Development finance institution

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Top 10 clean energy financing institutions 2014

Development financial institution (DFI), also known as a Development bank or Development finance company (DFC), is a financial institution that provides risk capital for economic development projects on a non-commercial basis.

DFIs are often established and owned by governments or nonprofit organizations to finance projects that would otherwise not be able to get financing from commercial lenders.

They are often structured as a company that provides loans for projects that a government or nonprofit wants to encourage for non commercial reasons. They can be at a local, national or international level. DFIs include multilateral development banks, national development banks, bilateral development banks, microfinance institutions, community development financial institution and revolving loan funds.[1]


Development banks are a relatively new type of bank. Early developments included agricultural and land development banks such as the land development banks in India which were established in 1920s. One of the early international development banks was the French Development Agency which was established in December 1941 to finance projects in the French overseas provinces.

In December 1945, the World Bank came into being, this became the largest development bank. In February 1948, the Commonwealth Development Corporation (CDC) was founded in London.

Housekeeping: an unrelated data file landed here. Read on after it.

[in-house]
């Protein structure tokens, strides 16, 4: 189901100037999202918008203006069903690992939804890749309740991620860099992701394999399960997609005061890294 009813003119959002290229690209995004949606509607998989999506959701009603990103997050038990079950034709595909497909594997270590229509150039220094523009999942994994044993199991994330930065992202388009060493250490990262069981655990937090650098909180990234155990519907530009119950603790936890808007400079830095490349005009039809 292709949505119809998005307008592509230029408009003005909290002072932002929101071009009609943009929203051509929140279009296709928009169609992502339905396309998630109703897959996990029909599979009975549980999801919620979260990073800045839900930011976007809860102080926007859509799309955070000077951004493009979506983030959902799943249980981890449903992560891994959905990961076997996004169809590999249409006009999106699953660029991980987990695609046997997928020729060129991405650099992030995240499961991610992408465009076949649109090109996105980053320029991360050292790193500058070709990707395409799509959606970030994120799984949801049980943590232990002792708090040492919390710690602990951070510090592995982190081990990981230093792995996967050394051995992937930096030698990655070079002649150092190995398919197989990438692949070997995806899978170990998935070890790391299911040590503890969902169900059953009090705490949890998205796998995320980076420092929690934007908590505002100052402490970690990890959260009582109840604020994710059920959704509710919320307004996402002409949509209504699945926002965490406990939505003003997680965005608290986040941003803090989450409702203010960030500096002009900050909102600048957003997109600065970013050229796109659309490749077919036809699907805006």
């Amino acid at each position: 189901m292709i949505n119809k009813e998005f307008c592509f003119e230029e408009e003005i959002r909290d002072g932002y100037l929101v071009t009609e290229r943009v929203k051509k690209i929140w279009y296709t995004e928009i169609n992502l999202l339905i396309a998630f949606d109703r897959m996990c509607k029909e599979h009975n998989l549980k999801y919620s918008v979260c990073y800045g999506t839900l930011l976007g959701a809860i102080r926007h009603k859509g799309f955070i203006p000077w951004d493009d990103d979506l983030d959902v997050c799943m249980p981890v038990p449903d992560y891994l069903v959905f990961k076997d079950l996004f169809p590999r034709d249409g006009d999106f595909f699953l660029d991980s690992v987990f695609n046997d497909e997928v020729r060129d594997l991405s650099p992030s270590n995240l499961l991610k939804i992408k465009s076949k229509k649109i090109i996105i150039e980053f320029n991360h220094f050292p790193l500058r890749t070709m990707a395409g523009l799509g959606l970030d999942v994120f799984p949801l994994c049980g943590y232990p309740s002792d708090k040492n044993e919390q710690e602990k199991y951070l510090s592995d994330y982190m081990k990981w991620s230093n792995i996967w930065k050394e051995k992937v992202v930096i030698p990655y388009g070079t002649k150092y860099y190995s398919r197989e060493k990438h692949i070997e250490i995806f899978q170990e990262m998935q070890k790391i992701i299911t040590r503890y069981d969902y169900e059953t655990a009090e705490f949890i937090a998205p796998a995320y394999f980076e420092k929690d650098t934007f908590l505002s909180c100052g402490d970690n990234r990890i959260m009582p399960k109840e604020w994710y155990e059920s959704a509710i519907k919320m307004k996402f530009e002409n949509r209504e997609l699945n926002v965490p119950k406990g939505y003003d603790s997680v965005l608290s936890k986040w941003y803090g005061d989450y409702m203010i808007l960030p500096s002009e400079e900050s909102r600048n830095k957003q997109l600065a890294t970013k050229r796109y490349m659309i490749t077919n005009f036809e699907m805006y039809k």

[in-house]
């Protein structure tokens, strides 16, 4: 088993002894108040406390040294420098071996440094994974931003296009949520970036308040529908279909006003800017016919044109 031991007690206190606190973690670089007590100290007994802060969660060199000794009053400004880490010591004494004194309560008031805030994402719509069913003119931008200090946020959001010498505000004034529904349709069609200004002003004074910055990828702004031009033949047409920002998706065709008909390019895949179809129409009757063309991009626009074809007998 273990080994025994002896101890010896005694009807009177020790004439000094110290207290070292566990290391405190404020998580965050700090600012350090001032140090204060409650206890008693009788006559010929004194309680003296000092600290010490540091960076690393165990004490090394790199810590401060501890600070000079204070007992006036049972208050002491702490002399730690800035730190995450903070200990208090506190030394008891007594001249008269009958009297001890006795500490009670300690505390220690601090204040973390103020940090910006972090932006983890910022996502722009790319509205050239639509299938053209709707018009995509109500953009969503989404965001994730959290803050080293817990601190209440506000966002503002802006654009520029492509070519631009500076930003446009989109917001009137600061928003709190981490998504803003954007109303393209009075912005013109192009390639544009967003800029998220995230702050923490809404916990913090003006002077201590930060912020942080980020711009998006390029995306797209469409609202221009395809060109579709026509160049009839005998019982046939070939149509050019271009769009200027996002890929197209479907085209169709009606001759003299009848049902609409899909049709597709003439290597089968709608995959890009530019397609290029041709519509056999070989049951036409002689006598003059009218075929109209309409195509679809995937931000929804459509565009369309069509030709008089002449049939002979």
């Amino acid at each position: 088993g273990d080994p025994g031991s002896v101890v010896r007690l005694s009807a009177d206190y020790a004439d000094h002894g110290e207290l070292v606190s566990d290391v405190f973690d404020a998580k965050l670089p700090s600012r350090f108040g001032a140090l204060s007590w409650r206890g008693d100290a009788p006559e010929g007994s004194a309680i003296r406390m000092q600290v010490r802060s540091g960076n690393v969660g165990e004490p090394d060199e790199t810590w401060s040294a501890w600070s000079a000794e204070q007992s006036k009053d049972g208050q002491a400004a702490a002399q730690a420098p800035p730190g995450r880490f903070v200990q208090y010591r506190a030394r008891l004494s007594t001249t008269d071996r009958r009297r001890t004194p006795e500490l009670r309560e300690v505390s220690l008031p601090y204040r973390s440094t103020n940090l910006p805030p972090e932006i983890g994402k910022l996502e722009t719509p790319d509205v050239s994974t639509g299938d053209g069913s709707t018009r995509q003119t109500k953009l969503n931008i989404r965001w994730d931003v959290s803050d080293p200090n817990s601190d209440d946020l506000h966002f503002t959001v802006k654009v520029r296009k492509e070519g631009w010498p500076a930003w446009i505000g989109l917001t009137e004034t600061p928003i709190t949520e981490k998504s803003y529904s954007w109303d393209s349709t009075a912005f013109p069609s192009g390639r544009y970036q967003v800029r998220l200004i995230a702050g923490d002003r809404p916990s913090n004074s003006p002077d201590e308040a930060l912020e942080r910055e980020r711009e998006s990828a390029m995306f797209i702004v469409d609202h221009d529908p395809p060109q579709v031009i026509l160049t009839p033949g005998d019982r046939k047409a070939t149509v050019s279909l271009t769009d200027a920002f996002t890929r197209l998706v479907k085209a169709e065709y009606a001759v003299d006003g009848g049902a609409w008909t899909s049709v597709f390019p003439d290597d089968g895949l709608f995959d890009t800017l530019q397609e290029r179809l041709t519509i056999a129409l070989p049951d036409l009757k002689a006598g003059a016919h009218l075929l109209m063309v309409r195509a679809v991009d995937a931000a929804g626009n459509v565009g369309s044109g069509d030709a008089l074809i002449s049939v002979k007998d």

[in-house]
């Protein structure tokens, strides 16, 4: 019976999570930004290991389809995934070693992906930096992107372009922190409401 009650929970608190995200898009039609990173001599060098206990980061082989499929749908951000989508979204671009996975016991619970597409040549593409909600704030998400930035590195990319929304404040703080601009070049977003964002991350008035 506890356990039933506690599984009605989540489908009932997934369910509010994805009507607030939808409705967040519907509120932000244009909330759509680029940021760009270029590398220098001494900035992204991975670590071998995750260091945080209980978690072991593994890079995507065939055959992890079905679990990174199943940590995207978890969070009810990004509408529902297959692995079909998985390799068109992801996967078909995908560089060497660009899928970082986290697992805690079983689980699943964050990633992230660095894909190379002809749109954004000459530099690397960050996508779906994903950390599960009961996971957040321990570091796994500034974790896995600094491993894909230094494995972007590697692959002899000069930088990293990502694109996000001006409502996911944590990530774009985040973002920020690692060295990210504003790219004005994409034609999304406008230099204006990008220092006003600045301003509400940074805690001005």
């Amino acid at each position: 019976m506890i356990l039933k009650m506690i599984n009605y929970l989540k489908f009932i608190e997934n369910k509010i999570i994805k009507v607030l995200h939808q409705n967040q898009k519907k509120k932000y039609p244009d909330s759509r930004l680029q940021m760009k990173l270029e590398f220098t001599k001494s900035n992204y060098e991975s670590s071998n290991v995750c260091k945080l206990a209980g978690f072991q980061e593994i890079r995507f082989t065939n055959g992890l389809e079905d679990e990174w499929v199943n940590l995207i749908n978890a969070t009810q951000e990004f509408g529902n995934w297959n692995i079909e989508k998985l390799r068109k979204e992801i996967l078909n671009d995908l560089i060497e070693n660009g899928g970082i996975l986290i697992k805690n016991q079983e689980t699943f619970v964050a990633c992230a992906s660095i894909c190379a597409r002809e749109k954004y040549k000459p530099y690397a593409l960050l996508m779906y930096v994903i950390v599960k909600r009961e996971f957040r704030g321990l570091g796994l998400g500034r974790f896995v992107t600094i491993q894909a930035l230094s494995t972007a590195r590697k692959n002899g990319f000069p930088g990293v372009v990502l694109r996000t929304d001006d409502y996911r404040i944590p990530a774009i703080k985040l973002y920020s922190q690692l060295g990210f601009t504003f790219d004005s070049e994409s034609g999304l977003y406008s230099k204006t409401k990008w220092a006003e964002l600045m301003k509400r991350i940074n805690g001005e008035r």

DFIs can play a crucial role in financing private and public sector investments in developing countries, in the form of higher risk loans, equity positions, and guarantees.[2]

DFIs often provide finance to the private sector for investments that promote development and to help companies to invest, especially in countries with various restrictions on the market.[2]

Some development banks include socially responsible investing, Environmental, social, and corporate governance (ESG) and impact investing criteria into their mandates. Governments often use development banks to form part of their development aid or economic development initiatives.

Climate financing[edit]

As of November 2020, development banks and private finance had not reached the $100 billion USD per year investment of climate financing stipulated in the UN climate negotiations for 2020.[3] However, in the face of the COVID-19 pandemic's economic downturn, 450 development banks pledged to fund a "Green recovery" in developing countries.[3]


Development banks include:

See also[edit]


  1. ^ Andrea Levere, Bill Schweke, and Beadsie Woo, Development Finance and Regional Economic Development, Washington, DC: CFED, July 2006
  2. ^ a b Dirk Willem te Velde and Michael Warner (2007) Use of subsidies by Development Finance Institutions in the infrastructure sector Archived 2010-02-06 at the Wayback Machine Overseas Development Institute
  3. ^ a b "Banks around world in joint pledge on 'green recovery' after Covid". the Guardian. 2020-11-11. Retrieved 2020-11-12.

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